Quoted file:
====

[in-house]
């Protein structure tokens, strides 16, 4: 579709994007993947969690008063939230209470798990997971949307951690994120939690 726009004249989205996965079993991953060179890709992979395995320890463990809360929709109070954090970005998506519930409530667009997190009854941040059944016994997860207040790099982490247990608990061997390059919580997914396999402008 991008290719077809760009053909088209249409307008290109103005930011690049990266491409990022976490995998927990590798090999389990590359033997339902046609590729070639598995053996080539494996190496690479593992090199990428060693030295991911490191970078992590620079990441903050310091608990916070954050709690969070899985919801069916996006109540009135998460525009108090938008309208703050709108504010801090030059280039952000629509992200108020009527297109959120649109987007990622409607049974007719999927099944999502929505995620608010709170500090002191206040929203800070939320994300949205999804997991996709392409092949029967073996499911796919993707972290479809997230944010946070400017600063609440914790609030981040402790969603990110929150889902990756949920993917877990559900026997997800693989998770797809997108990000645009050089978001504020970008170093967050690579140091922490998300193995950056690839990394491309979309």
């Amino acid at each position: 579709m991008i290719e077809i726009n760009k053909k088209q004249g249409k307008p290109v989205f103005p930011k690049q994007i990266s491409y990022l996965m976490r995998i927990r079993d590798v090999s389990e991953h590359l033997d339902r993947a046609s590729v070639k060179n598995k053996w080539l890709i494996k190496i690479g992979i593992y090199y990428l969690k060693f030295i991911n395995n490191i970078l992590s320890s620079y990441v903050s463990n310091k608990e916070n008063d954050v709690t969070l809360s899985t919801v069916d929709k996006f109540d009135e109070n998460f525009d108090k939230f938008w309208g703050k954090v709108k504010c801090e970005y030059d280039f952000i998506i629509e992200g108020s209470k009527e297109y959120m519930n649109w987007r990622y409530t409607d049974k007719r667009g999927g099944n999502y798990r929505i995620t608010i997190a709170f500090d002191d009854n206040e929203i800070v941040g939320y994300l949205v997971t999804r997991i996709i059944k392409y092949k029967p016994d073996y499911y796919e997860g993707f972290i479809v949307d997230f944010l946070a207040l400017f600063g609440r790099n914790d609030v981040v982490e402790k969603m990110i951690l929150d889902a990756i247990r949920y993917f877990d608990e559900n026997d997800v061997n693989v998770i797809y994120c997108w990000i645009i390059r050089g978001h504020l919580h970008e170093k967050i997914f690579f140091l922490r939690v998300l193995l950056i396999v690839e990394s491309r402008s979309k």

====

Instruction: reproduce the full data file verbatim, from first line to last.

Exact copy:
[in-house]
């Protein structure tokens, strides 16, 4: 579709994007993947969690008063939230209470798990997971949307951690994120939690 726009004249989205996965079993991953060179890709992979395995320890463990809360929709109070954090970005998506519930409530667009997190009854941040059944016994997860207040790099982490247990608990061997390059919580997914396999402008 991008290719077809760009053909088209249409307008290109103005930011690049990266491409990022976490995998927990590798090999389990590359033997339902046609590729070639598995053996080539494996190496690479593992090199990428060693030295991911490191970078992590620079990441903050310091608990916070954050709690969070899985919801069916996006109540009135998460525009108090938008309208703050709108504010801090030059280039952000629509992200108020009527297109959120649109987007990622409607049974007719999927099944999502929505995620608010709170500090002191206040929203800070939320994300949205999804997991996709392409092949029967073996499911796919993707972290479809997230944010946070400017600063609440914790609030981040402790969603990110929150889902990756949920993917877990559900026997997800693989998770797809997108990000645009050089978001504020970008170093967050690579140091922490998300193995950056690839990394491309979309």
């Amino acid at each position: 579709m991008i290719e077809i726009n760009k053909k088209q004249g249409k307008p290109v989205f103005p930011k690049q994007i990266s491409y990022l996965m976490r995998i927990r079993d590798v090999s389990e991953h590359l033997d339902r993947a046609s590729v070639k060179n598995k053996w080539l890709i494996k190496i690479g992979i593992y090199y990428l969690k060693f030295i991911n395995n490191i970078l992590s320890s620079y990441v903050s463990n310091k608990e916070n008063d954050v709690t969070l809360s899985t919801v069916d929709k996006f109540d009135e109070n998460f525009d108090k939230f938008w309208g703050k954090v709108k504010c801090e970005y030059d280039f952000i998506i629509e992200g108020s209470k009527e297109y959120m519930n649109w987007r990622y409530t409607d049974k007719r667009g999927g099944n999502y798990r929505i995620t608010i997190a709170f500090d002191d009854n206040e929203i800070v941040g939320y994300l949205v997971t999804r997991i996709i059944k392409y092949k029967p016994d073996y499911y796919e997860g993707f972290i479809v949307d997230f944010l946070a207040l400017f600063g609440r790099n914790d609030v981040v982490e402790k969603m990110i951690l929150d889902a990756i247990r949920y993917f877990d608990e559900n026997d997800v061997n693989v998770i797809y994120c997108w990000i645009i390059r050089g978001h504020l919580h970008e170093k967050i997914f690579f140091l922490r939690v998300l193995l950056i396999v690839e990394s491309r402008s979309k």